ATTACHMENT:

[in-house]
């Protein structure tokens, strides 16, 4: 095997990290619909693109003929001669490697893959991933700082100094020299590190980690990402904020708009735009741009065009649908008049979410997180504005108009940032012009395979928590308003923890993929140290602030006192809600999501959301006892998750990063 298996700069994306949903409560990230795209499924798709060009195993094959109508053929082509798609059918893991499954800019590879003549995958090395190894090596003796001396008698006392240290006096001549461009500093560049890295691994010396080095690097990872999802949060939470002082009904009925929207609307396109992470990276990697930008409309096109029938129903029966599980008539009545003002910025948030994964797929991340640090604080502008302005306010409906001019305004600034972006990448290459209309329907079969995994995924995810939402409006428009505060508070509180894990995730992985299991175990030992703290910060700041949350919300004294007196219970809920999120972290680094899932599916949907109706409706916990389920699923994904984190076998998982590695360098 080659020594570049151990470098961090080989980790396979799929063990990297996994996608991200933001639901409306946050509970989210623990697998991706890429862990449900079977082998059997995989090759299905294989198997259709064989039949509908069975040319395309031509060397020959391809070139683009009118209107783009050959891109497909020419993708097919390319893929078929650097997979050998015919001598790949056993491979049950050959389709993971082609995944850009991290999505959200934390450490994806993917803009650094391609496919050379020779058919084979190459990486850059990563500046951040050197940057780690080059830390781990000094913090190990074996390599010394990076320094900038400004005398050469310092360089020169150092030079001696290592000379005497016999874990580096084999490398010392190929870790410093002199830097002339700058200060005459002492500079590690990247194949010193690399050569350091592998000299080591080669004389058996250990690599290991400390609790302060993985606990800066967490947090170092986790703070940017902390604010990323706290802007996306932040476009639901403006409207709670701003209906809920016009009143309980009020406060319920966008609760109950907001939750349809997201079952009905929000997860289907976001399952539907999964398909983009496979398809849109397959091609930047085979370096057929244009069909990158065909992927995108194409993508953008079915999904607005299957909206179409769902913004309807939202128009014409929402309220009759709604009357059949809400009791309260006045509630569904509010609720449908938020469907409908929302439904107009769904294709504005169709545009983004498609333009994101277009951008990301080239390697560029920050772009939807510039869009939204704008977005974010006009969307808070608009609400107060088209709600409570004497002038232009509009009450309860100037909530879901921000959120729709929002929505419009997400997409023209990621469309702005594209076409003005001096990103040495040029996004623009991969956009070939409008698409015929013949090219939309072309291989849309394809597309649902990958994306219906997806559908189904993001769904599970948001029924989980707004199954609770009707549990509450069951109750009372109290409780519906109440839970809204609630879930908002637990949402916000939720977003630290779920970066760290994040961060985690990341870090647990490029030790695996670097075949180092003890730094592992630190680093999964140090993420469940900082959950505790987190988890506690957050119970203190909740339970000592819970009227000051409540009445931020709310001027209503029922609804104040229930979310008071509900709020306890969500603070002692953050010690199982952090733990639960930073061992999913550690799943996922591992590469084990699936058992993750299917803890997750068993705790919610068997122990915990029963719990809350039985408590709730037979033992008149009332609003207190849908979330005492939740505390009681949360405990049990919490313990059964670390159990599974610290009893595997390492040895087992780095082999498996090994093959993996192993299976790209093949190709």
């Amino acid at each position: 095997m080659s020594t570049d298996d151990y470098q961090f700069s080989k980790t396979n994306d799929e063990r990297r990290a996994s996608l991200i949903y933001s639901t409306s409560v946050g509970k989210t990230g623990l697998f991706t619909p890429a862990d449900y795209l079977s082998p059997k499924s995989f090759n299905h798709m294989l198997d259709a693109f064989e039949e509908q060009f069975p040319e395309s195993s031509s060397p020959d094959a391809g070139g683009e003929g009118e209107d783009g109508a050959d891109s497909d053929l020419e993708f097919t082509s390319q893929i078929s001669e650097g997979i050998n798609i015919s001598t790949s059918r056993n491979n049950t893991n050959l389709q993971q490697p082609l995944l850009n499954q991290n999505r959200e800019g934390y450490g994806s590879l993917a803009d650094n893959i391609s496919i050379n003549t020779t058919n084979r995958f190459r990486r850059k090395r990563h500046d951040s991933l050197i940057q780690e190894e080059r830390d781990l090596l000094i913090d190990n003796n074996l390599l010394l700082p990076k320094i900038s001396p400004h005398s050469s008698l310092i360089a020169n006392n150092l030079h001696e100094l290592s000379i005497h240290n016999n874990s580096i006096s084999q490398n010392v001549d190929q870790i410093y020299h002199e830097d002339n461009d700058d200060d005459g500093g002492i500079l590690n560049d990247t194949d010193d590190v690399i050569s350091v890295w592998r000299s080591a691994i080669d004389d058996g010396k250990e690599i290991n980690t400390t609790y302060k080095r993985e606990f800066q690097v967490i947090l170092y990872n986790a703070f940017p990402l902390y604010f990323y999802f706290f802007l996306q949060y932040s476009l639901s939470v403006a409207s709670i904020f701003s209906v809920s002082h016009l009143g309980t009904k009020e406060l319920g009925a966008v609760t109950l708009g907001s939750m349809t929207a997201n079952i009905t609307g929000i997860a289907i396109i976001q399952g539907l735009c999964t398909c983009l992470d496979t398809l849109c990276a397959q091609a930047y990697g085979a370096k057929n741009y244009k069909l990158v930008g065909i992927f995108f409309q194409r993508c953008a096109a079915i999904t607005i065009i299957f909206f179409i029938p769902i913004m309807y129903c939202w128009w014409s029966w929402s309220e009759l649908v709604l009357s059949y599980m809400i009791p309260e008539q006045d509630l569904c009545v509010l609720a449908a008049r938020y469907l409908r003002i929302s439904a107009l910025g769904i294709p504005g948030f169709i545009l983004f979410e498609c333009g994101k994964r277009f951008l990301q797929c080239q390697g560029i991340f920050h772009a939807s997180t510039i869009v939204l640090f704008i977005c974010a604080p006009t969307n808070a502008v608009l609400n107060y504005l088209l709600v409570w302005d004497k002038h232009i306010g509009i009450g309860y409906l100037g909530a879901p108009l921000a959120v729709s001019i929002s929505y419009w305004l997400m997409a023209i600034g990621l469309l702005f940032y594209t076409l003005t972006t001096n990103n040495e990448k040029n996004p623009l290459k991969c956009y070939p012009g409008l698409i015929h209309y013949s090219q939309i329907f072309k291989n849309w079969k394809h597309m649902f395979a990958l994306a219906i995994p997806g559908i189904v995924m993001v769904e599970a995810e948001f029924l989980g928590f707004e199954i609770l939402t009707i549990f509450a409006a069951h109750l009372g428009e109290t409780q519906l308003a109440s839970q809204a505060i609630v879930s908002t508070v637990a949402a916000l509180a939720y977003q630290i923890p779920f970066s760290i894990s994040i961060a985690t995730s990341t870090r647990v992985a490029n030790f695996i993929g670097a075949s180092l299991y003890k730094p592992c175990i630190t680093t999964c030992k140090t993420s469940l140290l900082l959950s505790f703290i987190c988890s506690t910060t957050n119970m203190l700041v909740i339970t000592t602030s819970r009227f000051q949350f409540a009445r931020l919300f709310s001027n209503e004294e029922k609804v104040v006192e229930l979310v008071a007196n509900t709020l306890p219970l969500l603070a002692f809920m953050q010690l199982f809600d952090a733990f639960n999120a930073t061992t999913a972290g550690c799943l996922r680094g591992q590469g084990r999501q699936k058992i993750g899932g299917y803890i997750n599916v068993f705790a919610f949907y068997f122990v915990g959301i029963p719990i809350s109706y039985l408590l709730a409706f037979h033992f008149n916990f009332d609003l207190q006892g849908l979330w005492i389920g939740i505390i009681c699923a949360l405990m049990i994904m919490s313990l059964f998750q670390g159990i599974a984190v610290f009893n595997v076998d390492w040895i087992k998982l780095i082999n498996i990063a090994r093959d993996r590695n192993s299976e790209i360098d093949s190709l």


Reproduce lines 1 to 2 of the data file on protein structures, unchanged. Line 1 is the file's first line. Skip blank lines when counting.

[in-house]
């Protein structure tokens, strides 16, 4: 095997990290619909693109003929001669490697893959991933700082100094020299590190980690990402904020708009735009741009065009649908008049979410997180504005108009940032012009395979928590308003923890993929140290602030006192809600999501959301006892998750990063 298996700069994306949903409560990230795209499924798709060009195993094959109508053929082509798609059918893991499954800019590879003549995958090395190894090596003796001396008698006392240290006096001549461009500093560049890295691994010396080095690097990872999802949060939470002082009904009925929207609307396109992470990276990697930008409309096109029938129903029966599980008539009545003002910025948030994964797929991340640090604080502008302005306010409906001019305004600034972006990448290459209309329907079969995994995924995810939402409006428009505060508070509180894990995730992985299991175990030992703290910060700041949350919300004294007196219970809920999120972290680094899932599916949907109706409706916990389920699923994904984190076998998982590695360098 080659020594570049151990470098961090080989980790396979799929063990990297996994996608991200933001639901409306946050509970989210623990697998991706890429862990449900079977082998059997995989090759299905294989198997259709064989039949509908069975040319395309031509060397020959391809070139683009009118209107783009050959891109497909020419993708097919390319893929078929650097997979050998015919001598790949056993491979049950050959389709993971082609995944850009991290999505959200934390450490994806993917803009650094391609496919050379020779058919084979190459990486850059990563500046951040050197940057780690080059830390781990000094913090190990074996390599010394990076320094900038400004005398050469310092360089020169150092030079001696290592000379005497016999874990580096084999490398010392190929870790410093002199830097002339700058200060005459002492500079590690990247194949010193690399050569350091592998000299080591080669004389058996250990690599290991400390609790302060993985606990800066967490947090170092986790703070940017902390604010990323706290802007996306932040476009639901403006409207709670701003209906809920016009009143309980009020406060319920966008609760109950907001939750349809997201079952009905929000997860289907976001399952539907999964398909983009496979398809849109397959091609930047085979370096057929244009069909990158065909992927995108194409993508953008079915999904607005299957909206179409769902913004309807939202128009014409929402309220009759709604009357059949809400009791309260006045509630569904509010609720449908938020469907409908929302439904107009769904294709504005169709545009983004498609333009994101277009951008990301080239390697560029920050772009939807510039869009939204704008977005974010006009969307808070608009609400107060088209709600409570004497002038232009509009009450309860100037909530879901921000959120729709929002929505419009997400997409023209990621469309702005594209076409003005001096990103040495040029996004623009991969956009070939409008698409015929013949090219939309072309291989849309394809597309649902990958994306219906997806559908189904993001769904599970948001029924989980707004199954609770009707549990509450069951109750009372109290409780519906109440839970809204609630879930908002637990949402916000939720977003630290779920970066760290994040961060985690990341870090647990490029030790695996670097075949180092003890730094592992630190680093999964140090993420469940900082959950505790987190988890506690957050119970203190909740339970000592819970009227000051409540009445931020709310001027209503029922609804104040229930979310008071509900709020306890969500603070002692953050010690199982952090733990639960930073061992999913550690799943996922591992590469084990699936058992993750299917803890997750068993705790919610068997122990915990029963719990809350039985408590709730037979033992008149009332609003207190849908979330005492939740505390009681949360405990049990919490313990059964670390159990599974610290009893595997390492040895087992780095082999498996090994093959993996192993299976790209093949190709």